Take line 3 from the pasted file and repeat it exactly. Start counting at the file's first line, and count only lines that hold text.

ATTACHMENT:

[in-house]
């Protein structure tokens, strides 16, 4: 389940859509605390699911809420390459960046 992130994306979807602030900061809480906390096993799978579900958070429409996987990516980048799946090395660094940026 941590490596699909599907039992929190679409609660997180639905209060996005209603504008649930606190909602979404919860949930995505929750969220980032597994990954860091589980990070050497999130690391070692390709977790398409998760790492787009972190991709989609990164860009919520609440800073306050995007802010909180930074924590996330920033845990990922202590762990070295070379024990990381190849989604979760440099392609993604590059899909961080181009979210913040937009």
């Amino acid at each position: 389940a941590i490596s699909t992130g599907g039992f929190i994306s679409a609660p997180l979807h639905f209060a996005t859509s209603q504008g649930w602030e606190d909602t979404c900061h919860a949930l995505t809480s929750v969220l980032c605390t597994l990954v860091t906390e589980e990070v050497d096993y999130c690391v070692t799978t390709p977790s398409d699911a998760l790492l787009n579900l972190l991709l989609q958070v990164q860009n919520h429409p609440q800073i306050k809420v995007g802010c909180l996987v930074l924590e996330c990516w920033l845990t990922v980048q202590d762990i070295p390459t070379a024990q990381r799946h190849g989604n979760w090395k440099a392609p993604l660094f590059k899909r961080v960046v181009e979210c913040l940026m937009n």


């Amino acid at each position: 389940a941590i490596s699909t992130g599907g039992f929190i994306s679409a609660p997180l979807h639905f209060a996005t859509s209603q504008g649930w602030e606190d909602t979404c900061h919860a949930l995505t809480s929750v969220l980032c605390t597994l990954v860091t906390e589980e990070v050497d096993y999130c690391v070692t799978t390709p977790s398409d699911a998760l790492l787009n579900l972190l991709l989609q958070v990164q860009n919520h429409p609440q800073i306050k809420v995007g802010c909180l996987v930074l924590e996330c990516w920033l845990t990922v980048q202590d762990i070295p390459t070379a024990q990381r799946h190849g989604n979760w090395k440099a392609p993604l660094f590059k899909r961080v960046v181009e979210c913040l940026m937009n």